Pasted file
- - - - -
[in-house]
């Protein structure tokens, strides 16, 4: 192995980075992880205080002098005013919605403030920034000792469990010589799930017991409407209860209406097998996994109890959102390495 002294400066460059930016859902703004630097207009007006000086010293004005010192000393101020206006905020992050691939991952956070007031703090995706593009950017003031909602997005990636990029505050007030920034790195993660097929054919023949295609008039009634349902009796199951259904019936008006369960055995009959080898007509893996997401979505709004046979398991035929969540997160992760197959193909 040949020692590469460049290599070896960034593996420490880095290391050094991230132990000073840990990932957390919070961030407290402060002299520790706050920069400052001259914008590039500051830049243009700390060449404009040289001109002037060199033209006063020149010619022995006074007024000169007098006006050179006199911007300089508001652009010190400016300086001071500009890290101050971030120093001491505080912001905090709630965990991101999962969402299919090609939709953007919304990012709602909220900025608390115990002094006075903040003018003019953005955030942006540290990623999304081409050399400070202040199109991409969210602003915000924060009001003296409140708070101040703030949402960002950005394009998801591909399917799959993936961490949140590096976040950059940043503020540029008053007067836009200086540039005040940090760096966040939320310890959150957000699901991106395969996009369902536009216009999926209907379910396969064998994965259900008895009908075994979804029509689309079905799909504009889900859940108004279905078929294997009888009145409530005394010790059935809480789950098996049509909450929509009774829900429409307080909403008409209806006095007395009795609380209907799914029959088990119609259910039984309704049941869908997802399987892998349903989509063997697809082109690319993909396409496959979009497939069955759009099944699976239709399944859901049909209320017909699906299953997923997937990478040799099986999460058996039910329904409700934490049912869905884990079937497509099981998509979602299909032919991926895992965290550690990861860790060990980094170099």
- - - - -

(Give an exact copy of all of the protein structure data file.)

[in-house]
């Protein structure tokens, strides 16, 4: 192995980075992880205080002098005013919605403030920034000792469990010589799930017991409407209860209406097998996994109890959102390495 002294400066460059930016859902703004630097207009007006000086010293004005010192000393101020206006905020992050691939991952956070007031703090995706593009950017003031909602997005990636990029505050007030920034790195993660097929054919023949295609008039009634349902009796199951259904019936008006369960055995009959080898007509893996997401979505709004046979398991035929969540997160992760197959193909 040949020692590469460049290599070896960034593996420490880095290391050094991230132990000073840990990932957390919070961030407290402060002299520790706050920069400052001259914008590039500051830049243009700390060449404009040289001109002037060199033209006063020149010619022995006074007024000169007098006006050179006199911007300089508001652009010190400016300086001071500009890290101050971030120093001491505080912001905090709630965990991101999962969402299919090609939709953007919304990012709602909220900025608390115990002094006075903040003018003019953005955030942006540290990623999304081409050399400070202040199109991409969210602003915000924060009001003296409140708070101040703030949402960002950005394009998801591909399917799959993936961490949140590096976040950059940043503020540029008053007067836009200086540039005040940090760096966040939320310890959150957000699901991106395969996009369902536009216009999926209907379910396969064998994965259900008895009908075994979804029509689309079905799909504009889900859940108004279905078929294997009888009145409530005394010790059935809480789950098996049509909450929509009774829900429409307080909403008409209806006095007395009795609380209907799914029959088990119609259910039984309704049941869908997802399987892998349903989509063997697809082109690319993909396409496959979009497939069955759009099944699976239709399944859901049909209320017909699906299953997923997937990478040799099986999460058996039910329904409700934490049912869905884990079937497509099981998509979602299909032919991926895992965290550690990861860790060990980094170099």